2019 Muswellbrook Art Prize

Guest adjudicator, Natalie Wilson, Curator of Australian & Pacific art at the Art Gallery of New South Wales, announced the following winning entries from each prize category on Saturday 9 March 2019. Congratulations and thank you to all who entered the competition.

  • Martin King, Recess

    Martin King, Recess

    Work on Paper

    2018, graphite on drafting film, watercolour and pigment on paper, 144.5 x 189.5cm

    Recess I is part of a series of work that fuses aspects and representations of Australian landscape. Images from early colonial depictions of fauna, 19th century paintings of landscape
    including William Strutt and Eugene Von Guerard reappear as contemporary visions of a mixed up world.

  • Merran Esson, Trees of the Monaro

    Merran Esson, Trees of the Monaro

    Ceramics
    Stoneware, copper glaze, 39 x 70 x 55cm.

    Many journeys have informed this work; influences from road trips through the Monaro area in NSW, time spent in Cézanne’s Provence in Southern France, and the cactus of Mexico. These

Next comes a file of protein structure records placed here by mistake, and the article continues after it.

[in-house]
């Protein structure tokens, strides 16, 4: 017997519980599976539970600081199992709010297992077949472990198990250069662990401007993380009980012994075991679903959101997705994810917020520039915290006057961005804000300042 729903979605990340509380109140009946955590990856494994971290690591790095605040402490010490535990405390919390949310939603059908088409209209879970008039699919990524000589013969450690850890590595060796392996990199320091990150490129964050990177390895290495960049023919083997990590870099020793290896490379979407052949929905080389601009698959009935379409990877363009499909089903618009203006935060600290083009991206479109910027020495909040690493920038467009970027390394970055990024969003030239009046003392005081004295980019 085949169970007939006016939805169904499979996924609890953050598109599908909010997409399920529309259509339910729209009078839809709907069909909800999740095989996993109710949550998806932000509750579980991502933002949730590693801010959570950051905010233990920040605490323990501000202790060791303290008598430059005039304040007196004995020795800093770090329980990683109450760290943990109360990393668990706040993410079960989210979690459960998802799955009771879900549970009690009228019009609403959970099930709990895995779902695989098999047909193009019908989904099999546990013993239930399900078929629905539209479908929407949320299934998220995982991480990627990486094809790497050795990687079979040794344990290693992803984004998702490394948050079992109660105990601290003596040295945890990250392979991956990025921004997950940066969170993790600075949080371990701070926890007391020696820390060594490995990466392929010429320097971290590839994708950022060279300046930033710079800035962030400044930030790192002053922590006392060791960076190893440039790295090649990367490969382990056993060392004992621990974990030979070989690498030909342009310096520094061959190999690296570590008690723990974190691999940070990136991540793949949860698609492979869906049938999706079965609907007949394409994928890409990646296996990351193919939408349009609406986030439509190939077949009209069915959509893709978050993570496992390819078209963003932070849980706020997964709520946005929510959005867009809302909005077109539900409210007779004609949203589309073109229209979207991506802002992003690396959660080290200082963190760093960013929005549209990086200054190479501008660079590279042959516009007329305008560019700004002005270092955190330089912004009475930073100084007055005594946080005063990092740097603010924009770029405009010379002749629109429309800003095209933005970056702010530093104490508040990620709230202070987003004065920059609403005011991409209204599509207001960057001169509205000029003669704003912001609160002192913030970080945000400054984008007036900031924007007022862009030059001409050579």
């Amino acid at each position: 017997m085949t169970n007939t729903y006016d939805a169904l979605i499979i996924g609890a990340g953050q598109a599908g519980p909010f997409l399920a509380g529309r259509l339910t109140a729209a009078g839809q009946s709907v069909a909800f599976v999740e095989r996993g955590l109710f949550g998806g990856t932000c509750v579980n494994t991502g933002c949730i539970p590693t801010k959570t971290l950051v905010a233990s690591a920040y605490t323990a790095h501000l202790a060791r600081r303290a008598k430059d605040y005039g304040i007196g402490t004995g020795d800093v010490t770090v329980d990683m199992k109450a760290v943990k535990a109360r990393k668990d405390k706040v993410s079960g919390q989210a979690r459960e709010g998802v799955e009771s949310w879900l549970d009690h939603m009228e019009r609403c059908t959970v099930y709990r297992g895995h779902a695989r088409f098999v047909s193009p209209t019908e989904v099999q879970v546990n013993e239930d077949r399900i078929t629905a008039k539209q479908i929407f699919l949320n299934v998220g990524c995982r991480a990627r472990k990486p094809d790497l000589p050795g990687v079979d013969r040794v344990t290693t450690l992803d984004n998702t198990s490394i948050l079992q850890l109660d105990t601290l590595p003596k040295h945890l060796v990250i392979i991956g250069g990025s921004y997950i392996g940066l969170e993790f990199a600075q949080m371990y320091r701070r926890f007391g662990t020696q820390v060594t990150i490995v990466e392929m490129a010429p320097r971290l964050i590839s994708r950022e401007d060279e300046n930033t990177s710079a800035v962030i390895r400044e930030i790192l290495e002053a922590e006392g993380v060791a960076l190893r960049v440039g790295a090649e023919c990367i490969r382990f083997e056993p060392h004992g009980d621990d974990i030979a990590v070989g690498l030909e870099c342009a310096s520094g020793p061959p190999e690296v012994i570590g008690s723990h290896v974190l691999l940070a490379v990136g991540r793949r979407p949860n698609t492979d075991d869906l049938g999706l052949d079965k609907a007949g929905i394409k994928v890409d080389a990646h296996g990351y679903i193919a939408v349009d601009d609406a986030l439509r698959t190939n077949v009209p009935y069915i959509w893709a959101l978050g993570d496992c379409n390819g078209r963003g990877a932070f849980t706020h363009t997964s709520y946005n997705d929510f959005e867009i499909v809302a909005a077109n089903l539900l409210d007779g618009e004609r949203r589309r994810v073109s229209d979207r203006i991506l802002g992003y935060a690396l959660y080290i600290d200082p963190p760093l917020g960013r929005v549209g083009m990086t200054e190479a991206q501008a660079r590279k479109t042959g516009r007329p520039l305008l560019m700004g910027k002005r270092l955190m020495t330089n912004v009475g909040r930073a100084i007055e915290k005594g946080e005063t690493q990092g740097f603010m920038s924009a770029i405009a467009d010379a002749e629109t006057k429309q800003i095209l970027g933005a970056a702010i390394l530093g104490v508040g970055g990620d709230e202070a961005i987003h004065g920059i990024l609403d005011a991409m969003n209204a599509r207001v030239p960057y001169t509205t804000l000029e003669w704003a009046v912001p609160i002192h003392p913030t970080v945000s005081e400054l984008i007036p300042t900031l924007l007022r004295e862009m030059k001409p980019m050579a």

realise an abstract simplification that triggers one’s own sensations. They are the thoughts that keep the traveller awake through the miles traversed to get there, and they are the passing images that become familiar and permeate the creative processes that inform this art. They are voluptuous forms that speak of passion and longing, but are pierced with signs of loss.

  • Sacha Pola, Having Reached Utopia, It Was Then Time

    Sacha Pola, Having Reached Utopia, It Was Then Time

    Painitng

    2018 │acrylic and conté crayon on canvas, 135 x 165cm.
    This work merges the Classicism and Neo-Classicism (Romanticism) of Western Europe with Asian visual traditions, invoking notions of the Divine that are as fundamental as they are vague.
    It employs a visual language and philosophy that I have been cultivating over the course of my career, and aims at re-energising the narrative tradition. The image conflates contemporary and classical iconography and reflects a pop-digital age in which excess is standard, and both the natural world, and human civilisation, await renewal.

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